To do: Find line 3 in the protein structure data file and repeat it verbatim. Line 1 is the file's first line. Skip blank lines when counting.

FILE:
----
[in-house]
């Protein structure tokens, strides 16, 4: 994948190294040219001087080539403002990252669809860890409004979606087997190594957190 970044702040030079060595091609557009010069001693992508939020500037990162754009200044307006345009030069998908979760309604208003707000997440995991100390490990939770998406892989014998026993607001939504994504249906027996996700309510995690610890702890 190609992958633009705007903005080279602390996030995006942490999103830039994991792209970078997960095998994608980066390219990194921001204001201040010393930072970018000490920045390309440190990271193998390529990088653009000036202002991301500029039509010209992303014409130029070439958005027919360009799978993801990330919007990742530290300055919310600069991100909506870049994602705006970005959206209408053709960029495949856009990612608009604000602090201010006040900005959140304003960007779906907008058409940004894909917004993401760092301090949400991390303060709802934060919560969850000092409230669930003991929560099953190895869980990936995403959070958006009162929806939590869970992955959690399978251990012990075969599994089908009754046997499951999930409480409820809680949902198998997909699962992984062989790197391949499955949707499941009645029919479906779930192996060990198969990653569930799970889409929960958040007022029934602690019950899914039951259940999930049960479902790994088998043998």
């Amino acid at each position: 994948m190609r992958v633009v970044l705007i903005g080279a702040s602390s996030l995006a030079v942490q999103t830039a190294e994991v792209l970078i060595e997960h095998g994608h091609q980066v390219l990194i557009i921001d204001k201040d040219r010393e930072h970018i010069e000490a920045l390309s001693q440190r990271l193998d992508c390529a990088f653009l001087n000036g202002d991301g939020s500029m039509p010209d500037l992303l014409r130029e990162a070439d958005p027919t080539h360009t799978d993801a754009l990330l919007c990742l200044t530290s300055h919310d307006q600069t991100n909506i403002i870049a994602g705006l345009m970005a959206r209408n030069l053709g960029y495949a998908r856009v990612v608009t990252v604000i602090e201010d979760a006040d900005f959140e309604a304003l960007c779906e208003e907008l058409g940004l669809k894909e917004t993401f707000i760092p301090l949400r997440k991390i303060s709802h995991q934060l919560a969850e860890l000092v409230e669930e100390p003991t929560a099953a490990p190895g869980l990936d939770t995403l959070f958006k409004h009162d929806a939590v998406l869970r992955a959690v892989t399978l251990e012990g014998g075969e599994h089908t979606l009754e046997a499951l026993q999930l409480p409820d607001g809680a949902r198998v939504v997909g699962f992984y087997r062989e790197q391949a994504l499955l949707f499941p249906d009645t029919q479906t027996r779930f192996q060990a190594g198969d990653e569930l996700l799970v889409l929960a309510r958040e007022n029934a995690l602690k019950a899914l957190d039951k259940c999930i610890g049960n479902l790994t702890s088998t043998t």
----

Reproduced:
């Amino acid at each position: 994948m190609r992958v633009v970044l705007i903005g080279a702040s602390s996030l995006a030079v942490q999103t830039a190294e994991v792209l970078i060595e997960h095998g994608h091609q980066v390219l990194i557009i921001d204001k201040d040219r010393e930072h970018i010069e000490a920045l390309s001693q440190r990271l193998d992508c390529a990088f653009l001087n000036g202002d991301g939020s500029m039509p010209d500037l992303l014409r130029e990162a070439d958005p027919t080539h360009t799978d993801a754009l990330l919007c990742l200044t530290s300055h919310d307006q600069t991100n909506i403002i870049a994602g705006l345009m970005a959206r209408n030069l053709g960029y495949a998908r856009v990612v608009t990252v604000i602090e201010d979760a006040d900005f959140e309604a304003l960007c779906e208003e907008l058409g940004l669809k894909e917004t993401f707000i760092p301090l949400r997440k991390i303060s709802h995991q934060l919560a969850e860890l000092v409230e669930e100390p003991t929560a099953a490990p190895g869980l990936d939770t995403l959070f958006k409004h009162d929806a939590v998406l869970r992955a959690v892989t399978l251990e012990g014998g075969e599994h089908t979606l009754e046997a499951l026993q999930l409480p409820d607001g809680a949902r198998v939504v997909g699962f992984y087997r062989e790197q391949a994504l499955l949707f499941p249906d009645t029919q479906t027996r779930f192996q060990a190594g198969d990653e569930l996700l799970v889409l929960a309510r958040e007022n029934a995690l602690k019950a899914l957190d039951k259940c999930i610890g049960n479902l790994t702890s088998t043998t």